Tangentially - the WiFi tether can link into AIR. Changing the aperture (or ISO) on the camera makes the strobes track power. One less thing to worry about.
Also when you work with precision lighting gear like the Dedolights its more convenient to just take the tablet to the light you're adjusting instead of jumping back and forth to check.

Not to mention some friends who had the idea to strap a camera to one of those RC hexacopters, dragonfly POV ;)

EOS Bodies / Re: An Update on the 75+mp Camera in the Wild
« on: August 02, 2013, 07:08:08 AM »
Or start reviewing one copy, and then see what the worst one that a reader of your's got is!

I'd say the lensrental reviews are a good starting point - enough raw data to get a good impression, and as byproduct of a quality management process with little emotional bias.

Canon General / Re: People that don't shoot in manual...
« on: August 02, 2013, 02:57:06 AM »
so there is no advantage to manual flash when I can just set up camera in manual mode, and play around with ISO, shutter speed and FEC and get similar results in about the same (or less) amount of time.

Caveat: ETTL will try to keep the amount of light it sees constant. Sounds nice. Until you realize that this means area*intensity is constant, and for example your subject tilting the head a bit changes the first component. The second is what you want constant for consistent images, so you need to evaluate&adjust at every slight change. An RT flash at least lets you use AFlash, thus eliminating most of the randomness inducing factors. Still not very graceful with overlapping zones of illumination, but at least consistently off.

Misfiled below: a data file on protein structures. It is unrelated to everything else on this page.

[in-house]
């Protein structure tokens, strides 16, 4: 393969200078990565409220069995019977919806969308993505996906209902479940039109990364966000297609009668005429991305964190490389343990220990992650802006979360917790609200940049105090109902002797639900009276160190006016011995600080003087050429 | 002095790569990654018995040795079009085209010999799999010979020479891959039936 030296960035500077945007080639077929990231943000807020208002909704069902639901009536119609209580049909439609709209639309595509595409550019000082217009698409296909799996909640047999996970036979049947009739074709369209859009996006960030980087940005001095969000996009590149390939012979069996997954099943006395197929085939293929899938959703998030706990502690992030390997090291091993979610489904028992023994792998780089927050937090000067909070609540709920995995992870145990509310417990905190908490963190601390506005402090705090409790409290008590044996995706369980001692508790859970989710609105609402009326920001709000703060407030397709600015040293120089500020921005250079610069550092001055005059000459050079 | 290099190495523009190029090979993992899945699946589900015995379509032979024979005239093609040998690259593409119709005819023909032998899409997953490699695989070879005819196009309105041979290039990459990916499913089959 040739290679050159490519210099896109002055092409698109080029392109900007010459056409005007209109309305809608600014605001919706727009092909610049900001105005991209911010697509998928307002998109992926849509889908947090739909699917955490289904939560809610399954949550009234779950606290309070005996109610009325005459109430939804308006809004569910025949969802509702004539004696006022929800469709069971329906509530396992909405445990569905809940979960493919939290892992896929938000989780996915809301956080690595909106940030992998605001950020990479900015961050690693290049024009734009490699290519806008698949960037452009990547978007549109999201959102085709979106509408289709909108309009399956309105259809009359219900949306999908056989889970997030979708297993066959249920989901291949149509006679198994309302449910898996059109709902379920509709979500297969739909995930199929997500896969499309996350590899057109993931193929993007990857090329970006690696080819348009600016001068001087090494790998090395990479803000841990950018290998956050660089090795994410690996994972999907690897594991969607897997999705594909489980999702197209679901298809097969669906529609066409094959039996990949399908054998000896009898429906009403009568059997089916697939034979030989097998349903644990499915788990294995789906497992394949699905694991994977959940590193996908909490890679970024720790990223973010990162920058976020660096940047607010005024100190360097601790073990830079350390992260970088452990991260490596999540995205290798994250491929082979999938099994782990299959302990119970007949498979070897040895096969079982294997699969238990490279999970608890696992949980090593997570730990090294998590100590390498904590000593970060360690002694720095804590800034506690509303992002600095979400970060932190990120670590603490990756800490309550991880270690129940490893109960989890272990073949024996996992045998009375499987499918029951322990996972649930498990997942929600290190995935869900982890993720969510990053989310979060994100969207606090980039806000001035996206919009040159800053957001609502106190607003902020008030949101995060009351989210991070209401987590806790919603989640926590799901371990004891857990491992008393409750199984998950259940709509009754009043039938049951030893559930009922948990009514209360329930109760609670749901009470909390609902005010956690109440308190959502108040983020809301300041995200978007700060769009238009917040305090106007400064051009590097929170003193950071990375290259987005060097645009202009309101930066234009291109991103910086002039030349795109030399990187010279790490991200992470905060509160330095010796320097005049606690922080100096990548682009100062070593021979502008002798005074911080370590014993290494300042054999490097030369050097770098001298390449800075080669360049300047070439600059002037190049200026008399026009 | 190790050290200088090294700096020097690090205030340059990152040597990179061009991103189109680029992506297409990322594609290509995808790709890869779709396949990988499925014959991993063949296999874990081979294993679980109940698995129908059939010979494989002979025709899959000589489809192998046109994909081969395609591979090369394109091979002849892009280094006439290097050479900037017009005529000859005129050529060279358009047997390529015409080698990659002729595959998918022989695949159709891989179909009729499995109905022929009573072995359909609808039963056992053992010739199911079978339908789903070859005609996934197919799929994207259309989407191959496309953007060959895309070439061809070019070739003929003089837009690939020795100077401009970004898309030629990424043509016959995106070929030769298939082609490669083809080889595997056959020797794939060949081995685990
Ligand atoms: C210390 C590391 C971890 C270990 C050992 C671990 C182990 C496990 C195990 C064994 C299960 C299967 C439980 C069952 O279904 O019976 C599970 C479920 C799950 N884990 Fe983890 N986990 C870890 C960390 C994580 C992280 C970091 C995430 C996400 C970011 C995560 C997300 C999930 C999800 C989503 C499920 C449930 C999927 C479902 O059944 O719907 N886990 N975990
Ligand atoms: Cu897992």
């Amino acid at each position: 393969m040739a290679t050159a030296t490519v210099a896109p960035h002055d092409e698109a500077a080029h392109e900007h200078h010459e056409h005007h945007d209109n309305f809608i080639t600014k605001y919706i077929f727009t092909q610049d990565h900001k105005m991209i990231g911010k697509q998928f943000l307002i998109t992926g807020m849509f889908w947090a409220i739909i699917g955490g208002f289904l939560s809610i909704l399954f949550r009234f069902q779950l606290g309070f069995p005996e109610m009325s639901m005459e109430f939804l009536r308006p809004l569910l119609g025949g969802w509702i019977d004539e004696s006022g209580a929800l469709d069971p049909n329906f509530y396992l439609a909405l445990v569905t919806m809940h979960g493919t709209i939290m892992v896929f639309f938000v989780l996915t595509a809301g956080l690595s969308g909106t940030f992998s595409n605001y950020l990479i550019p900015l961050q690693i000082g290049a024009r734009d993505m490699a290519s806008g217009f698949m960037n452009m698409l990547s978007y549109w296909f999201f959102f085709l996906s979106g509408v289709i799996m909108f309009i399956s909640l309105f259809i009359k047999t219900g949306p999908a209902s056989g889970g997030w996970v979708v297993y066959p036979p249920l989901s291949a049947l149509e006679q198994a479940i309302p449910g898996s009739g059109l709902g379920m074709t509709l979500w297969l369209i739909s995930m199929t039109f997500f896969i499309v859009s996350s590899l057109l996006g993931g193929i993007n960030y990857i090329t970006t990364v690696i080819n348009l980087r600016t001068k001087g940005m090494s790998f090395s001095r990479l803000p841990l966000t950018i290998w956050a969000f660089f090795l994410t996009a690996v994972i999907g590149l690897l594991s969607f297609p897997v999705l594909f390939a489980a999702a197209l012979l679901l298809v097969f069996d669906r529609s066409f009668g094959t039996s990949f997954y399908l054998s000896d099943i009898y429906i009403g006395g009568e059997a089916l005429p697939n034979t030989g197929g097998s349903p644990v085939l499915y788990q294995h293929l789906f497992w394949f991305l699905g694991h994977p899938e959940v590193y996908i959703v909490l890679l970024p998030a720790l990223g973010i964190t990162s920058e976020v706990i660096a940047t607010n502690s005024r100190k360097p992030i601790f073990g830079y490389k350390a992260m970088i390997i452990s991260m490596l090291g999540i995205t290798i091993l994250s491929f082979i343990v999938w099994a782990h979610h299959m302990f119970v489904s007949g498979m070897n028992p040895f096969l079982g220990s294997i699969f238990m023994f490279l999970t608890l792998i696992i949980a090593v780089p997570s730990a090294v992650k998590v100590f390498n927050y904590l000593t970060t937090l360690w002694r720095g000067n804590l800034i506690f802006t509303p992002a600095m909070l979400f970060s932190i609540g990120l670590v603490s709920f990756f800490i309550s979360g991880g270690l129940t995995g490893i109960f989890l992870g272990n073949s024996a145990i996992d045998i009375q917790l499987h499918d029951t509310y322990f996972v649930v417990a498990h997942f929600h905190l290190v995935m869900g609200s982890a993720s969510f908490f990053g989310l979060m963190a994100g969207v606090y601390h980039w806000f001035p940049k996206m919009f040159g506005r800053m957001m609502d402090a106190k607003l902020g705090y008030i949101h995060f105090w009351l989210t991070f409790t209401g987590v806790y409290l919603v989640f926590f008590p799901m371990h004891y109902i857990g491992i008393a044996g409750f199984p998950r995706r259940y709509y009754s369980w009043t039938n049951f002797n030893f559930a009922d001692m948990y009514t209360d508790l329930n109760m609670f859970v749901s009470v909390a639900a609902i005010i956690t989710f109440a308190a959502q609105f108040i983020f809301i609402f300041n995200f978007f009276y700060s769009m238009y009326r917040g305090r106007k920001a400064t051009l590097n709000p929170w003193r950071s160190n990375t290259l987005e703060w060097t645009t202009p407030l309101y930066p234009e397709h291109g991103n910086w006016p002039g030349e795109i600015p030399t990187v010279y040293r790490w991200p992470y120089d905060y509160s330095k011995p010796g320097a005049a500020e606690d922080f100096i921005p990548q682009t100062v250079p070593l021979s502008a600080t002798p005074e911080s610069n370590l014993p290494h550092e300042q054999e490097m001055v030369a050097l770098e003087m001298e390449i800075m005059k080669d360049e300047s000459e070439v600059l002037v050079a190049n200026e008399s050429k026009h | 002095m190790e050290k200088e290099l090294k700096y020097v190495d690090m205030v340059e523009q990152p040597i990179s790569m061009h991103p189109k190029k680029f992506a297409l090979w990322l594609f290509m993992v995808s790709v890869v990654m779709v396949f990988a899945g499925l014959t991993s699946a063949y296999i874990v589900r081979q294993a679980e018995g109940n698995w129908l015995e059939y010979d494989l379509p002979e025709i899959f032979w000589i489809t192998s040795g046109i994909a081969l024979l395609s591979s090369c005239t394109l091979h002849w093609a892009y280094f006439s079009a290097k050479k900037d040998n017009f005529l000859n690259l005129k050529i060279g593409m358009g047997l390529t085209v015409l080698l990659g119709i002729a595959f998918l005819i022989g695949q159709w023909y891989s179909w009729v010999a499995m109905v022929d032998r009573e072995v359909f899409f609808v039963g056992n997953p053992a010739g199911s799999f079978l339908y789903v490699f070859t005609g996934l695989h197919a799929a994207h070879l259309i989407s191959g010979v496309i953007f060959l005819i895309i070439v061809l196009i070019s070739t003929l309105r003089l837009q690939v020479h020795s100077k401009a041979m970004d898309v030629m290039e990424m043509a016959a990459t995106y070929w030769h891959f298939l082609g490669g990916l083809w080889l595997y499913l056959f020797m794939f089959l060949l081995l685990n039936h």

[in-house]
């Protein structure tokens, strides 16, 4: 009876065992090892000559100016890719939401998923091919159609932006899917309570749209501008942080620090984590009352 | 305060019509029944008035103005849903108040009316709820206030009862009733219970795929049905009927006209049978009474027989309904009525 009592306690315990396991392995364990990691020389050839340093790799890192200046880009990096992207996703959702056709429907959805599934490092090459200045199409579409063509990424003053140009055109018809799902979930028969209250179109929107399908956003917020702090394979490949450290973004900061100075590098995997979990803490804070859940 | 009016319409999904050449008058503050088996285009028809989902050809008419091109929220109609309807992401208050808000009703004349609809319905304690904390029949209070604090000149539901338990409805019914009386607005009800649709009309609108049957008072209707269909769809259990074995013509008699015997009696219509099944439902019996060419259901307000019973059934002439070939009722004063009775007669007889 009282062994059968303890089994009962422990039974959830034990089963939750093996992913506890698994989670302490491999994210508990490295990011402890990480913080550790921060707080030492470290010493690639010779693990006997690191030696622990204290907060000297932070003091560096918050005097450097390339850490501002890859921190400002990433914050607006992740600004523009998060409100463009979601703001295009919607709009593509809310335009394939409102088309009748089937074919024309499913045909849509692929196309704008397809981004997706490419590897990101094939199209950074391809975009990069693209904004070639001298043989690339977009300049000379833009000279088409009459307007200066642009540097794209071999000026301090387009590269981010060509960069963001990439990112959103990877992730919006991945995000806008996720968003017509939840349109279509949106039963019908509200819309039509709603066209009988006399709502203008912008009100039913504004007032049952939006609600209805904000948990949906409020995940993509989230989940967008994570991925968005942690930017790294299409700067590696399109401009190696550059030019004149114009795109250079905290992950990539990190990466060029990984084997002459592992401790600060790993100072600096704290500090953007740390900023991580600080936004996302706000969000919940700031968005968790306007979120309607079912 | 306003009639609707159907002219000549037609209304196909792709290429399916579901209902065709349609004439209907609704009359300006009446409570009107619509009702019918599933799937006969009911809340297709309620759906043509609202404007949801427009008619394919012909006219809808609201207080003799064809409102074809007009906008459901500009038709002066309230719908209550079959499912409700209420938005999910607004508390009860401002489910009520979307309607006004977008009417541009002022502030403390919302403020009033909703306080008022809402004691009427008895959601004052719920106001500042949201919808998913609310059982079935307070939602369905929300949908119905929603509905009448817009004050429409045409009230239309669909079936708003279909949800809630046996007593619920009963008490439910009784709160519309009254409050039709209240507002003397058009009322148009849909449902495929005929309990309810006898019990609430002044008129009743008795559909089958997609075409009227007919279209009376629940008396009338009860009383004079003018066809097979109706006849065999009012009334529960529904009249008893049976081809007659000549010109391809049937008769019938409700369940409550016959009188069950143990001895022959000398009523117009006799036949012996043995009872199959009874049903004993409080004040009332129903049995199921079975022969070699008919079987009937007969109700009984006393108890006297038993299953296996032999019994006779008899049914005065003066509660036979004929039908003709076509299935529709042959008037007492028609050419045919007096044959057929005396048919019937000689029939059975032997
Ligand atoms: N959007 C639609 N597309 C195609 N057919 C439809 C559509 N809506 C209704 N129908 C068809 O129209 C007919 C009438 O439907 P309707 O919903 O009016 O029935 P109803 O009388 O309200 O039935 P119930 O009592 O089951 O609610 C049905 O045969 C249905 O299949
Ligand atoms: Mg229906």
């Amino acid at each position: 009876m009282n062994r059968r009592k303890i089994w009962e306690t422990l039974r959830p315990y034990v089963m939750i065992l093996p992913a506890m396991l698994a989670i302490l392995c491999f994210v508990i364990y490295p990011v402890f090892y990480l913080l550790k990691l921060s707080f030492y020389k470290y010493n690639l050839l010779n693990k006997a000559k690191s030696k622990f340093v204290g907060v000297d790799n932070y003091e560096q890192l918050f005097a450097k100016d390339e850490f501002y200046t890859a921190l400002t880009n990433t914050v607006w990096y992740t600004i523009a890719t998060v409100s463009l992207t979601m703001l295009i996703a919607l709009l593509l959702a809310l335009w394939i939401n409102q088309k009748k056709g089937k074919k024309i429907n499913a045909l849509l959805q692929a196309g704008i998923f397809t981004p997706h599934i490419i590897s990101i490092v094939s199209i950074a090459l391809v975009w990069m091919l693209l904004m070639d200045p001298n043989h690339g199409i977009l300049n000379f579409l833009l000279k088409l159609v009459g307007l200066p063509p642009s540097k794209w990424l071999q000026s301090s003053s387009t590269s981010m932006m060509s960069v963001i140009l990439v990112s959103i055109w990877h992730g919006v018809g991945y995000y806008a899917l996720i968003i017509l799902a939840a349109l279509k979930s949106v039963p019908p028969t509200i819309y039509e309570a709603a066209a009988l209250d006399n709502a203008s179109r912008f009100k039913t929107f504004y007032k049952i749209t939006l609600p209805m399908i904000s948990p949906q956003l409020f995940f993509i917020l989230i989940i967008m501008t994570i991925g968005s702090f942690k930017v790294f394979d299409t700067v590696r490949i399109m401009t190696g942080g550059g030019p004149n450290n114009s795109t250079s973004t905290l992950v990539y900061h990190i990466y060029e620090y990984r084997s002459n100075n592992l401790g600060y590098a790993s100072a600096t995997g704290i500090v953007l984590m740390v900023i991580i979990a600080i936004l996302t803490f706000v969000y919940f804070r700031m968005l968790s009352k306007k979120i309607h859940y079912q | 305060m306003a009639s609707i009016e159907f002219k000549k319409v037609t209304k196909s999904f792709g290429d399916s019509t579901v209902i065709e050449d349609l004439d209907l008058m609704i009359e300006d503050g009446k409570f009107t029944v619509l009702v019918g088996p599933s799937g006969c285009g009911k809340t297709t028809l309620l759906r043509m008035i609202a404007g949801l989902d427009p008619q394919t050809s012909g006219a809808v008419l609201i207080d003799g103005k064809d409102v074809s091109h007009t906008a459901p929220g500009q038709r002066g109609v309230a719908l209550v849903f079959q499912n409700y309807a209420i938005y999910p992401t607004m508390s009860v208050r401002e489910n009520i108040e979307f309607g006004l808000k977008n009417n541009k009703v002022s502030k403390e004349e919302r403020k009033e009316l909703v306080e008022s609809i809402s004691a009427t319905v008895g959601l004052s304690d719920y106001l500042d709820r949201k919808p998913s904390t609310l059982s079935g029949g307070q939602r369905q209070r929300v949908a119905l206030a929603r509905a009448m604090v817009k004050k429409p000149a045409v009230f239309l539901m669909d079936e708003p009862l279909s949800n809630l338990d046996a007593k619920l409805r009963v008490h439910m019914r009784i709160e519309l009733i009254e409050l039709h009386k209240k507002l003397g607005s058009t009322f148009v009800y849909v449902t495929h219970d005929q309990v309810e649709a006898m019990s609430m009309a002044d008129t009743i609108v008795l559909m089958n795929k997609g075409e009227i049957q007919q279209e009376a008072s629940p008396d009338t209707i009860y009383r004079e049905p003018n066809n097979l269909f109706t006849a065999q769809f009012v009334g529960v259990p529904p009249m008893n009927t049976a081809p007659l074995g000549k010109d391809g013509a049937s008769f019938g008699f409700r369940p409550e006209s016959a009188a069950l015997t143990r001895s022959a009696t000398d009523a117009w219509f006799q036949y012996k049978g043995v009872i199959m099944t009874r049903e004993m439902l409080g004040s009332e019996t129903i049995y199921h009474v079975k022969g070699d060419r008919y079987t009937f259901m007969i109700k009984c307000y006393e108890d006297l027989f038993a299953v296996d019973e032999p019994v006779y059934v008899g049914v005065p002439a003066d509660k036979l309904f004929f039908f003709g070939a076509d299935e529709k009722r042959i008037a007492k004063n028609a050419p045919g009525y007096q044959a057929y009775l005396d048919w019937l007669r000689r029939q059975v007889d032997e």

Canon General / Re: People that don't shoot in manual...
« on: July 31, 2013, 07:59:06 AM »
what of what are talking specifically

The light meter simply has no clue what it is metering. Unless you want to shoot a gray card or something equivalent you'd have to find out the relative albedo first to get an idea of how much you have to correct the reading or rely on guesswork. Thats more trouble then taking an incidence reading in the first place, nothing gained but an opportunity to make mistakes.